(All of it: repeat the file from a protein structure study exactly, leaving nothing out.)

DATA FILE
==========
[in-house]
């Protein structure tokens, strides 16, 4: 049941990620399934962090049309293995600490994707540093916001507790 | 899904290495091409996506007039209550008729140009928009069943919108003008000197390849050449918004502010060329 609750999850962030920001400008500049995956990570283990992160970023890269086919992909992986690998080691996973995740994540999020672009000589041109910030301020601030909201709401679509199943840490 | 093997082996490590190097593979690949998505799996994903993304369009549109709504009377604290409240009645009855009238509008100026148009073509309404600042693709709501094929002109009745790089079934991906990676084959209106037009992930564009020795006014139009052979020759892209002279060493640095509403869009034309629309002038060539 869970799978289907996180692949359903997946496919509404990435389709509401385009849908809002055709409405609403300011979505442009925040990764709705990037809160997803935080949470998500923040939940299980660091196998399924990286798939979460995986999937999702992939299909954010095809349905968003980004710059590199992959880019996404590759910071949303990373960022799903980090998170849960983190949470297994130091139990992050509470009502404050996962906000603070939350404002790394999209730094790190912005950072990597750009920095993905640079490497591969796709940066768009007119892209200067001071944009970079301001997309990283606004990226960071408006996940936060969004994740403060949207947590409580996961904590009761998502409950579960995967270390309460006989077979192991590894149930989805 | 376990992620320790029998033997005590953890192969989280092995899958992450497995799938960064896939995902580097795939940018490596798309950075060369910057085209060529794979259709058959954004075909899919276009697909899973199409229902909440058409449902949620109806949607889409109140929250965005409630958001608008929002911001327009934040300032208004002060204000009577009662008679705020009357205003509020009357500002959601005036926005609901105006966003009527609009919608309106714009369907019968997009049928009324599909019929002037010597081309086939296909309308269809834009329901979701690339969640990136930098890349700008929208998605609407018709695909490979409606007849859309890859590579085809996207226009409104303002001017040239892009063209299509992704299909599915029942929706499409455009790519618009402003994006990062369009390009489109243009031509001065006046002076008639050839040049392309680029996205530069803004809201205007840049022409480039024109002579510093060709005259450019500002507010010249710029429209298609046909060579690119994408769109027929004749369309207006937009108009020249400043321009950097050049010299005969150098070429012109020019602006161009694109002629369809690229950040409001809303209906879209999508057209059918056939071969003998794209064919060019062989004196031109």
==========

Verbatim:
[in-house]
């Protein structure tokens, strides 16, 4: 049941990620399934962090049309293995600490994707540093916001507790 | 899904290495091409996506007039209550008729140009928009069943919108003008000197390849050449918004502010060329 609750999850962030920001400008500049995956990570283990992160970023890269086919992909992986690998080691996973995740994540999020672009000589041109910030301020601030909201709401679509199943840490 | 093997082996490590190097593979690949998505799996994903993304369009549109709504009377604290409240009645009855009238509008100026148009073509309404600042693709709501094929002109009745790089079934991906990676084959209106037009992930564009020795006014139009052979020759892209002279060493640095509403869009034309629309002038060539 869970799978289907996180692949359903997946496919509404990435389709509401385009849908809002055709409405609403300011979505442009925040990764709705990037809160997803935080949470998500923040939940299980660091196998399924990286798939979460995986999937999702992939299909954010095809349905968003980004710059590199992959880019996404590759910071949303990373960022799903980090998170849960983190949470297994130091139990992050509470009502404050996962906000603070939350404002790394999209730094790190912005950072990597750009920095993905640079490497591969796709940066768009007119892209200067001071944009970079301001997309990283606004990226960071408006996940936060969004994740403060949207947590409580996961904590009761998502409950579960995967270390309460006989077979192991590894149930989805 | 376990992620320790029998033997005590953890192969989280092995899958992450497995799938960064896939995902580097795939940018490596798309950075060369910057085209060529794979259709058959954004075909899919276009697909899973199409229902909440058409449902949620109806949607889409109140929250965005409630958001608008929002911001327009934040300032208004002060204000009577009662008679705020009357205003509020009357500002959601005036926005609901105006966003009527609009919608309106714009369907019968997009049928009324599909019929002037010597081309086939296909309308269809834009329901979701690339969640990136930098890349700008929208998605609407018709695909490979409606007849859309890859590579085809996207226009409104303002001017040239892009063209299509992704299909599915029942929706499409455009790519618009402003994006990062369009390009489109243009031509001065006046002076008639050839040049392309680029996205530069803004809201205007840049022409480039024109002579510093060709005259450019500002507010010249710029429209298609046909060579690119994408769109027929004749369309207006937009108009020249400043321009950097050049010299005969150098070429012109020019602006161009694109002629369809690229950040409001809303209906879209999508057209059918056939071969003998794209064919060019062989004196031109």